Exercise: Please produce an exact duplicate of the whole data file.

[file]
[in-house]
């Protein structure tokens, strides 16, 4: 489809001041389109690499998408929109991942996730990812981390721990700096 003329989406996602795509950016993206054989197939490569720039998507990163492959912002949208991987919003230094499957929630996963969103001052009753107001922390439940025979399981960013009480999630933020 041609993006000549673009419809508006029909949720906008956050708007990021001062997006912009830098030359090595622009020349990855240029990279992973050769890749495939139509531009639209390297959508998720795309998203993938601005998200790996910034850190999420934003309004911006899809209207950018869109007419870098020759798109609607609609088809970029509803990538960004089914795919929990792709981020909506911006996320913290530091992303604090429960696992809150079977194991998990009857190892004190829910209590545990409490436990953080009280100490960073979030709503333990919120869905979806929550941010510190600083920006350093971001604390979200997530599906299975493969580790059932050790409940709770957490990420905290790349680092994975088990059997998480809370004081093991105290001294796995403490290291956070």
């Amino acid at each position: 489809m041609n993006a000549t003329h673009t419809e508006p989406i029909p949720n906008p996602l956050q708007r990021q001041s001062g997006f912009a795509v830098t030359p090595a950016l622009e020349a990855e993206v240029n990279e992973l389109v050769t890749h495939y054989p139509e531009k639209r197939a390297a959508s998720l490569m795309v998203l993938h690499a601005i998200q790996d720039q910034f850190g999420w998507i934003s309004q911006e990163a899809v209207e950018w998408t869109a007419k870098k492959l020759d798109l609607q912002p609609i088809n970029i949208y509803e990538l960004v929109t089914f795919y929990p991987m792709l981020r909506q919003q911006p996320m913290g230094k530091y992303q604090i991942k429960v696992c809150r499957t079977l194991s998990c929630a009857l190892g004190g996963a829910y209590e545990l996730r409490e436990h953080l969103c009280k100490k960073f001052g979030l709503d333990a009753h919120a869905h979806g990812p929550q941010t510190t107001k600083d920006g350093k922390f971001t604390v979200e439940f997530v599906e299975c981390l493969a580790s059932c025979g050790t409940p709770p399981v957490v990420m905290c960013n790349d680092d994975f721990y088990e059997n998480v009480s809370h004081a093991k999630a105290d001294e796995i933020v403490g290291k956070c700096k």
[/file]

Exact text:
[in-house]
């Protein structure tokens, strides 16, 4: 489809001041389109690499998408929109991942996730990812981390721990700096 003329989406996602795509950016993206054989197939490569720039998507990163492959912002949208991987919003230094499957929630996963969103001052009753107001922390439940025979399981960013009480999630933020 041609993006000549673009419809508006029909949720906008956050708007990021001062997006912009830098030359090595622009020349990855240029990279992973050769890749495939139509531009639209390297959508998720795309998203993938601005998200790996910034850190999420934003309004911006899809209207950018869109007419870098020759798109609607609609088809970029509803990538960004089914795919929990792709981020909506911006996320913290530091992303604090429960696992809150079977194991998990009857190892004190829910209590545990409490436990953080009280100490960073979030709503333990919120869905979806929550941010510190600083920006350093971001604390979200997530599906299975493969580790059932050790409940709770957490990420905290790349680092994975088990059997998480809370004081093991105290001294796995403490290291956070």
């Amino acid at each position: 489809m041609n993006a000549t003329h673009t419809e508006p989406i029909p949720n906008p996602l956050q708007r990021q001041s001062g997006f912009a795509v830098t030359p090595a950016l622009e020349a990855e993206v240029n990279e992973l389109v050769t890749h495939y054989p139509e531009k639209r197939a390297a959508s998720l490569m795309v998203l993938h690499a601005i998200q790996d720039q910034f850190g999420w998507i934003s309004q911006e990163a899809v209207e950018w998408t869109a007419k870098k492959l020759d798109l609607q912002p609609i088809n970029i949208y509803e990538l960004v929109t089914f795919y929990p991987m792709l981020r909506q919003q911006p996320m913290g230094k530091y992303q604090i991942k429960v696992c809150r499957t079977l194991s998990c929630a009857l190892g004190g996963a829910y209590e545990l996730r409490e436990h953080l969103c009280k100490k960073f001052g979030l709503d333990a009753h919120a869905h979806g990812p929550q941010t510190t107001k600083d920006g350093k922390f971001t604390v979200e439940f997530v599906e299975c981390l493969a580790s059932c025979g050790t409940p709770p399981v957490v990420m905290c960013n790349d680092d994975f721990y088990e059997n998480v009480s809370h004081a093991k999630a105290d001294e796995i933020v403490g290291k956070c700096k």